From a Professional’s Perspective
It is important that fitness professionals working in the outdoor fitness market understand the difference between relative risk and absolute risk. This is important for a number of reasons:
- So you have an understanding of the difference between the two terms;
- So you can converse, confidently and professionally, with health and fitness professionals; e.g. with General Practitioners (GPs) engaged in exercise referral; and/or
- So you can accurately convey any risk(s) with your clients.
From an Individual’s Perspective
Knowing that exercising regularly can decrease your disease or injury risk is important, but you probably want to know just how much exercising regularly can lower your risk. Understanding the terms relative risk and absolute risk can help you better understand your own risk.
What is Relative Risk?
- Relative risk is the number that tells you how much something you do, such as maintaining a healthy weight, can change your risk compared to your risk if you are very overweight.
- Relative risk can be expressed as a percentage decrease or a percentage increase.
- If something you do or take does not change your risk, then the relative risk reduction is 0% (no difference).
- If something you do or take lowers your risk by 30% compared to someone who doesn’t take the same step, then that action reduces your relative risk by 30%.
- If something you do triples your risk, then your relative risk increases 300%.
- The same absolute risk can be expressed in different ways.
- For example, say you have a 1 in 10 risk of developing a certain disease in your life.
- This can also be said to be a 10% risk, or a 0.1 risk – depending if you use percentages or decimals.
What is Absolute Risk?
- Absolute risk is the size of your own risk.
- Absolute risk reduction is the number of percentage points your own risk goes down if you do something protective, such as stop drinking alcohol.
- The size of your absolute risk reduction depends on what your risk is to begin with.
Relative Risk and Absolute Risk in Context
In clinical situations, risk may be summarised using two different measures: relative risk (RR) or absolute (sometimes called attributable) risk (AR). When describing the effect of a risk factor, such as a high level of serum cholesterol in relation to coronary heart disease (CHD), RR is the ratio of the risk of disease in one group (i.e. CHD among those with high serum cholesterol) to that in another (i.e. CHD in those with low serum cholesterol); AR is the difference between the risks of disease in the two populations and defines the absolute magnitude of the risk.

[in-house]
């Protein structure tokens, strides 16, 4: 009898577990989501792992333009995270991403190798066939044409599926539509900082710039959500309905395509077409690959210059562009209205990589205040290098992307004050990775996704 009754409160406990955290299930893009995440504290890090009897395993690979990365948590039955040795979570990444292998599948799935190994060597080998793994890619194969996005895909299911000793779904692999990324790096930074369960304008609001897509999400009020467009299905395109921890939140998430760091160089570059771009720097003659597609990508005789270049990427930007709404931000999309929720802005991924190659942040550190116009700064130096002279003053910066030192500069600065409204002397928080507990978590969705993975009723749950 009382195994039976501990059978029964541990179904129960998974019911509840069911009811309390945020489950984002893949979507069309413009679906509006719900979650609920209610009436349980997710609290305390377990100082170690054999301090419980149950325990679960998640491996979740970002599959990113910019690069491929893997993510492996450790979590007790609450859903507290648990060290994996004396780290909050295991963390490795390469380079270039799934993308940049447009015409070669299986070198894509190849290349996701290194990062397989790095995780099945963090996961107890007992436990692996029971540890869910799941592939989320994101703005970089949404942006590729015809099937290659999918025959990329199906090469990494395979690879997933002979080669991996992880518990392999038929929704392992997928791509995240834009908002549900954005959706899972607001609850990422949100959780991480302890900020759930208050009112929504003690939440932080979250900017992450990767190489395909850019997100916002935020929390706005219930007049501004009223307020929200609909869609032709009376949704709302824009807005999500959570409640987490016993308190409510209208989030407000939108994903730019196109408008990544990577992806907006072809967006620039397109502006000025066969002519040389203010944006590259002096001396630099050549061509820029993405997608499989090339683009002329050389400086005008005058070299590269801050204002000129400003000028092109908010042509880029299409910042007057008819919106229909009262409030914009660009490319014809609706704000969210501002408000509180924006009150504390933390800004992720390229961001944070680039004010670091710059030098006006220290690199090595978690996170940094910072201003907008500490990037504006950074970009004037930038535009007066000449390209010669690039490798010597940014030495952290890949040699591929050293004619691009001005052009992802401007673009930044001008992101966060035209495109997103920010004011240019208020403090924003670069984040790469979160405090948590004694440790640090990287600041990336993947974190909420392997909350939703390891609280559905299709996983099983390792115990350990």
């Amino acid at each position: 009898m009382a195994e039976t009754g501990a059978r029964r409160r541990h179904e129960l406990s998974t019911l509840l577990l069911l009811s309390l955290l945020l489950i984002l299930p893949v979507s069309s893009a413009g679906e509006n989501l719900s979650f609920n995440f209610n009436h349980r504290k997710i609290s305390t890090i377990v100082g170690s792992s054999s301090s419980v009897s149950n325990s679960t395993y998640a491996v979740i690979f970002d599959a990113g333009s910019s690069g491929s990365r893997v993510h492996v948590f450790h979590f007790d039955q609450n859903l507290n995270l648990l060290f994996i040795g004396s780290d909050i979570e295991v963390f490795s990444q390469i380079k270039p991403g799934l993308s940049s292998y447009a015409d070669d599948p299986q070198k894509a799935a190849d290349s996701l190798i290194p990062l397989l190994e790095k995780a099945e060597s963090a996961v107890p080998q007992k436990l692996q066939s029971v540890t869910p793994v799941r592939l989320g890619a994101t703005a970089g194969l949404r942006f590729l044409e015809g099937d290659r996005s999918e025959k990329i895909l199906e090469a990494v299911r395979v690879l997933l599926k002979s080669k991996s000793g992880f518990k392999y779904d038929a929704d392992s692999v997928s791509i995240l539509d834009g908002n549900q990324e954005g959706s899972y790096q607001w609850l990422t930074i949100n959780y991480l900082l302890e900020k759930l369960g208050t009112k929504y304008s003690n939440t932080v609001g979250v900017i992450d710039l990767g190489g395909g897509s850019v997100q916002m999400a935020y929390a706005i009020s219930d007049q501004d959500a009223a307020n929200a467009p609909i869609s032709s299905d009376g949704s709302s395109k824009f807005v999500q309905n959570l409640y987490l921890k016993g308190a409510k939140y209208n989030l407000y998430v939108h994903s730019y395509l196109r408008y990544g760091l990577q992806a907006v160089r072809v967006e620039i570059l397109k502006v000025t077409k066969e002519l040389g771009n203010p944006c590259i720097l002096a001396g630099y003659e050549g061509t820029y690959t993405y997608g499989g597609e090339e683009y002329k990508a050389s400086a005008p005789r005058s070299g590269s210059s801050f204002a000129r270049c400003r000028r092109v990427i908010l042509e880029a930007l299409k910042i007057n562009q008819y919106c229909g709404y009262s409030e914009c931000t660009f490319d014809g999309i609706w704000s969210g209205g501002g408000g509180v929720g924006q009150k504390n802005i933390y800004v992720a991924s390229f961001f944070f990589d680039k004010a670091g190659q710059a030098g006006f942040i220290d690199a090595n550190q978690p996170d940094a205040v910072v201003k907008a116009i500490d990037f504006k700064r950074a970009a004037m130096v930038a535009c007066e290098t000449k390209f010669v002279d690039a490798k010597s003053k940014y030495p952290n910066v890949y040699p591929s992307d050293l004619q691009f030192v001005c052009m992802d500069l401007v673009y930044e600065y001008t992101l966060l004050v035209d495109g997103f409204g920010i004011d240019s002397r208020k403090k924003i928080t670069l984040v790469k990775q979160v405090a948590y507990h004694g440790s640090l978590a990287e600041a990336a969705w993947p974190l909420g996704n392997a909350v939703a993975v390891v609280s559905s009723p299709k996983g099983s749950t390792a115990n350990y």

However, RR is preferred in aetiological research, is more frequently reported in medical literature as well as in the popular press and is commonly used in clinical encounters.
If the underlying risk of disease is known, RR can be converted to AR (Malenka & Baron, 1989; Laupacis et al, 1988; Benichou & Gail, 1990). The two measures are logically equivalent and, in this sense, presentation of either should lead to the same decision (if information about the underlying risk of disease is presented). However, the literature on perception of risks suggests this might not be true (Tversky & Kahneman, 1974; Elstein, 1976). When treatment efficacy is expressed in relative terms, larger percentages result than when the same treatment is discussed in absolute terms. For example, suppose a medication reduces the risk of an adverse outcome from 0.05 to 0.025. In relative terms it reduces the risk by 50%, while in absolute terms it reduces the risk by 2.5%. Thus, the presentation of RR may magnify the perception of efficacy.
Some medical and fitness professionals also utilise hazard ratios to convey risk. If you would like to learn about hazard ratios then look here.
Malenka, D.J. & Baron, J,A. (1989) Cholesterol and Coronary Heart Disease: The Importance of Patient-specific Attributable Risk. Archives of Internal Medicine. 148, pp.2247-2252.
Laupacis, A., Sackett, D.L. & Roberts, R.S. (1988) An Assessment of Clinically Useful Measures of the Consequences of Treatment. New England Journal of Medicine. 318, pp.1728-1733.
Benichou, J. & Gail, M.H. (1990) Estimates of Absolute Cause-specific Risk in Cohort Studies. Biometrics. 46, pp.813-826.
Tversky, A. & Kahneman, D. (1974) Judgement under Uncertainty: Heuristics and Biases. Science. 185, pp.1124-1131.
Elstein, A.S. (1976) Clinical Judgment: Psychological Research and Medical Practice. Science. 194, pp.696-700.
- Framing (brainad.wordpress.com)